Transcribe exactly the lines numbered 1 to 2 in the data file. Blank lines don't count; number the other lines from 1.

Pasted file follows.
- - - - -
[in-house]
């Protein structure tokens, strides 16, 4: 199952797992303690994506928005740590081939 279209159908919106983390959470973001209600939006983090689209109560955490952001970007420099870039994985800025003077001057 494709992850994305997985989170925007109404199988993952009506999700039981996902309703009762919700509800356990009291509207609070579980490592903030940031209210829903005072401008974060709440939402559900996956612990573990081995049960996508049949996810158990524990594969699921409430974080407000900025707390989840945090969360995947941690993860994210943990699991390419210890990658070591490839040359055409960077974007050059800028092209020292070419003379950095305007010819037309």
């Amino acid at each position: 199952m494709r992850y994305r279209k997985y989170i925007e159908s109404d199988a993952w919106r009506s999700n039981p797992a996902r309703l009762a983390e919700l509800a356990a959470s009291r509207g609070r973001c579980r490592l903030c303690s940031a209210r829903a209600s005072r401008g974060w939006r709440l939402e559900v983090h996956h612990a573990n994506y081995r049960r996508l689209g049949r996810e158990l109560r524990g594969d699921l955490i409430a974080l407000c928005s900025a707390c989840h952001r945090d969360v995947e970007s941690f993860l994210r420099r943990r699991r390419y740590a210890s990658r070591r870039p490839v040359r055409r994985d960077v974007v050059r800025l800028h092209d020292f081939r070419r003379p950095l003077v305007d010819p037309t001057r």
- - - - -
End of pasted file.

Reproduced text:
[in-house]
């Protein structure tokens, strides 16, 4: 199952797992303690994506928005740590081939 279209159908919106983390959470973001209600939006983090689209109560955490952001970007420099870039994985800025003077001057 494709992850994305997985989170925007109404199988993952009506999700039981996902309703009762919700509800356990009291509207609070579980490592903030940031209210829903005072401008974060709440939402559900996956612990573990081995049960996508049949996810158990524990594969699921409430974080407000900025707390989840945090969360995947941690993860994210943990699991390419210890990658070591490839040359055409960077974007050059800028092209020292070419003379950095305007010819037309």